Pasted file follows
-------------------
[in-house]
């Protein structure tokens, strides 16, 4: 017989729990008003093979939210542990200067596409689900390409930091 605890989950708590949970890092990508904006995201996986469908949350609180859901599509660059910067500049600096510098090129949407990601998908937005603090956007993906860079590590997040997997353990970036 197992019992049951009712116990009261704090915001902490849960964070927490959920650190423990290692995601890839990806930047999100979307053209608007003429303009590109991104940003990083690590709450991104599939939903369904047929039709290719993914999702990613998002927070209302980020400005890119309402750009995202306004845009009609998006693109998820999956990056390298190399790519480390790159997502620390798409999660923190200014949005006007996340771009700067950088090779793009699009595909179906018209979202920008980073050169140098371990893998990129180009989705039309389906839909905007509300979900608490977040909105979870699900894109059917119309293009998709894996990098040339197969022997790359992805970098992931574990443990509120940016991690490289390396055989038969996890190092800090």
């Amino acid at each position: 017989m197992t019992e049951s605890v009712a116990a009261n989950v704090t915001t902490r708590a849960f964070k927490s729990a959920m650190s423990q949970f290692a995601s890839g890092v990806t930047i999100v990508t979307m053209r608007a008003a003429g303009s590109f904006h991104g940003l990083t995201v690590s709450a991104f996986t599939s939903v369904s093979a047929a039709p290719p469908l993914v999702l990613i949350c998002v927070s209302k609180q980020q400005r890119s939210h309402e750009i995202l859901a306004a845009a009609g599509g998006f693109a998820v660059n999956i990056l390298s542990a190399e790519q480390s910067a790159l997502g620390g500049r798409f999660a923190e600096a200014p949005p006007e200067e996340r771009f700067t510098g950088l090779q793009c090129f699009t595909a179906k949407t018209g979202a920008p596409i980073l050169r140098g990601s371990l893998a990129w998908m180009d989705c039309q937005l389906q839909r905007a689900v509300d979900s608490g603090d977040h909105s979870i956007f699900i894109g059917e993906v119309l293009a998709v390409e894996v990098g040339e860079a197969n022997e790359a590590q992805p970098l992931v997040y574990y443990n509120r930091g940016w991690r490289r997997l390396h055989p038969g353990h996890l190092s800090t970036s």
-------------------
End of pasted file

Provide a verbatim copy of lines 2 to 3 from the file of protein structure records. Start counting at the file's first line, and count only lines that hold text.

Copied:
């Protein structure tokens, strides 16, 4: 017989729990008003093979939210542990200067596409689900390409930091 605890989950708590949970890092990508904006995201996986469908949350609180859901599509660059910067500049600096510098090129949407990601998908937005603090956007993906860079590590997040997997353990970036 197992019992049951009712116990009261704090915001902490849960964070927490959920650190423990290692995601890839990806930047999100979307053209608007003429303009590109991104940003990083690590709450991104599939939903369904047929039709290719993914999702990613998002927070209302980020400005890119309402750009995202306004845009009609998006693109998820999956990056390298190399790519480390790159997502620390798409999660923190200014949005006007996340771009700067950088090779793009699009595909179906018209979202920008980073050169140098371990893998990129180009989705039309389906839909905007509300979900608490977040909105979870699900894109059917119309293009998709894996990098040339197969022997790359992805970098992931574990443990509120940016991690490289390396055989038969996890190092800090």
């Amino acid at each position: 017989m197992t019992e049951s605890v009712a116990a009261n989950v704090t915001t902490r708590a849960f964070k927490s729990a959920m650190s423990q949970f290692a995601s890839g890092v990806t930047i999100v990508t979307m053209r608007a008003a003429g303009s590109f904006h991104g940003l990083t995201v690590s709450a991104f996986t599939s939903v369904s093979a047929a039709p290719p469908l993914v999702l990613i949350c998002v927070s209302k609180q980020q400005r890119s939210h309402e750009i995202l859901a306004a845009a009609g599509g998006f693109a998820v660059n999956i990056l390298s542990a190399e790519q480390s910067a790159l997502g620390g500049r798409f999660a923190e600096a200014p949005p006007e200067e996340r771009f700067t510098g950088l090779q793009c090129f699009t595909a179906k949407t018209g979202a920008p596409i980073l050169r140098g990601s371990l893998a990129w998908m180009d989705c039309q937005l389906q839909r905007a689900v509300d979900s608490g603090d977040h909105s979870i956007f699900i894109g059917e993906v119309l293009a998709v390409e894996v990098g040339e860079a197969n022997e790359a590590q992805p970098l992931v997040y574990y443990n509120r930091g940016w991690r490289r997997l390396h055989p038969g353990h996890l190092s800090t970036s």